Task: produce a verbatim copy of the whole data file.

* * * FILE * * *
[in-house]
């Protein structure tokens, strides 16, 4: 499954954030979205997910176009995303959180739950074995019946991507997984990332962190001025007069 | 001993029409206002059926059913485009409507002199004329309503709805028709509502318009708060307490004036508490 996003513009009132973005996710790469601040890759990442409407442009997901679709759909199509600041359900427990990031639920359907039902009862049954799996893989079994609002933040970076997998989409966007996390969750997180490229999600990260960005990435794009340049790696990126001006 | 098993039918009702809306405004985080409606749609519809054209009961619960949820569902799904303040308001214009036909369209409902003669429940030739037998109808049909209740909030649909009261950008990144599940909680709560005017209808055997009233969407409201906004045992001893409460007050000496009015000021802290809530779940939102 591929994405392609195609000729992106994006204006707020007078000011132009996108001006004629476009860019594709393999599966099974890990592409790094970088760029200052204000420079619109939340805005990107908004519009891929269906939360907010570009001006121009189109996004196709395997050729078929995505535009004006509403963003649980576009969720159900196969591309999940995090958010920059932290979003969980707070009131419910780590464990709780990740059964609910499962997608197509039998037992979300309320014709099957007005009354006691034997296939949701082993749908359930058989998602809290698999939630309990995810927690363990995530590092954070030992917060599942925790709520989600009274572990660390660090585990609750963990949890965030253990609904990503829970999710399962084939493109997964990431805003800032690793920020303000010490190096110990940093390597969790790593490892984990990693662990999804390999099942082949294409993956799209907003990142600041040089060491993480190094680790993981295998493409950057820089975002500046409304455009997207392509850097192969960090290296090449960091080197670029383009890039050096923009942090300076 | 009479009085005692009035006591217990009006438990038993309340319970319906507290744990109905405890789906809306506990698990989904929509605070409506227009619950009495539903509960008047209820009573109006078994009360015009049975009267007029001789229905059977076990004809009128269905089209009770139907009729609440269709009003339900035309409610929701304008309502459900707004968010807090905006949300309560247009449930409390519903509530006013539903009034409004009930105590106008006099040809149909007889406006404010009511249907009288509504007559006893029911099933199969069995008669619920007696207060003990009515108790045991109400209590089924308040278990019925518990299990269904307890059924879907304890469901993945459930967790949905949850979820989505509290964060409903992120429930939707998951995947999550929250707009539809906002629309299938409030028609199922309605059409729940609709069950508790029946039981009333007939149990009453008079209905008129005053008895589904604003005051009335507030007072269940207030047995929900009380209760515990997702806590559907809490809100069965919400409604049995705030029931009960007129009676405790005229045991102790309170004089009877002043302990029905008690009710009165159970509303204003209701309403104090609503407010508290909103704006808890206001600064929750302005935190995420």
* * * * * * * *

[in-house]
């Protein structure tokens, strides 16, 4: 499954954030979205997910176009995303959180739950074995019946991507997984990332962190001025007069 | 001993029409206002059926059913485009409507002199004329309503709805028709509502318009708060307490004036508490 996003513009009132973005996710790469601040890759990442409407442009997901679709759909199509600041359900427990990031639920359907039902009862049954799996893989079994609002933040970076997998989409966007996390969750997180490229999600990260960005990435794009340049790696990126001006 | 098993039918009702809306405004985080409606749609519809054209009961619960949820569902799904303040308001214009036909369209409902003669429940030739037998109808049909209740909030649909009261950008990144599940909680709560005017209808055997009233969407409201906004045992001893409460007050000496009015000021802290809530779940939102 591929994405392609195609000729992106994006204006707020007078000011132009996108001006004629476009860019594709393999599966099974890990592409790094970088760029200052204000420079619109939340805005990107908004519009891929269906939360907010570009001006121009189109996004196709395997050729078929995505535009004006509403963003649980576009969720159900196969591309999940995090958010920059932290979003969980707070009131419910780590464990709780990740059964609910499962997608197509039998037992979300309320014709099957007005009354006691034997296939949701082993749908359930058989998602809290698999939630309990995810927690363990995530590092954070030992917060599942925790709520989600009274572990660390660090585990609750963990949890965030253990609904990503829970999710399962084939493109997964990431805003800032690793920020303000010490190096110990940093390597969790790593490892984990990693662990999804390999099942082949294409993956799209907003990142600041040089060491993480190094680790993981295998493409950057820089975002500046409304455009997207392509850097192969960090290296090449960091080197670029383009890039050096923009942090300076 | 009479009085005692009035006591217990009006438990038993309340319970319906507290744990109905405890789906809306506990698990989904929509605070409506227009619950009495539903509960008047209820009573109006078994009360015009049975009267007029001789229905059977076990004809009128269905089209009770139907009729609440269709009003339900035309409610929701304008309502459900707004968010807090905006949300309560247009449930409390519903509530006013539903009034409004009930105590106008006099040809149909007889406006404010009511249907009288509504007559006893029911099933199969069995008669619920007696207060003990009515108790045991109400209590089924308040278990019925518990299990269904307890059924879907304890469901993945459930967790949905949850979820989505509290964060409903992120429930939707998951995947999550929250707009539809906002629309299938409030028609199922309605059409729940609709069950508790029946039981009333007939149990009453008079209905008129005053008895589904604003005051009335507030007072269940207030047995929900009380209760515990997702806590559907809490809100069965919400409604049995705030029931009960007129009676405790005229045991102790309170004089009877002043302990029905008690009710009165159970509303204003209701309403104090609503407010508290909103704006808890206001600064929750302005935190995420």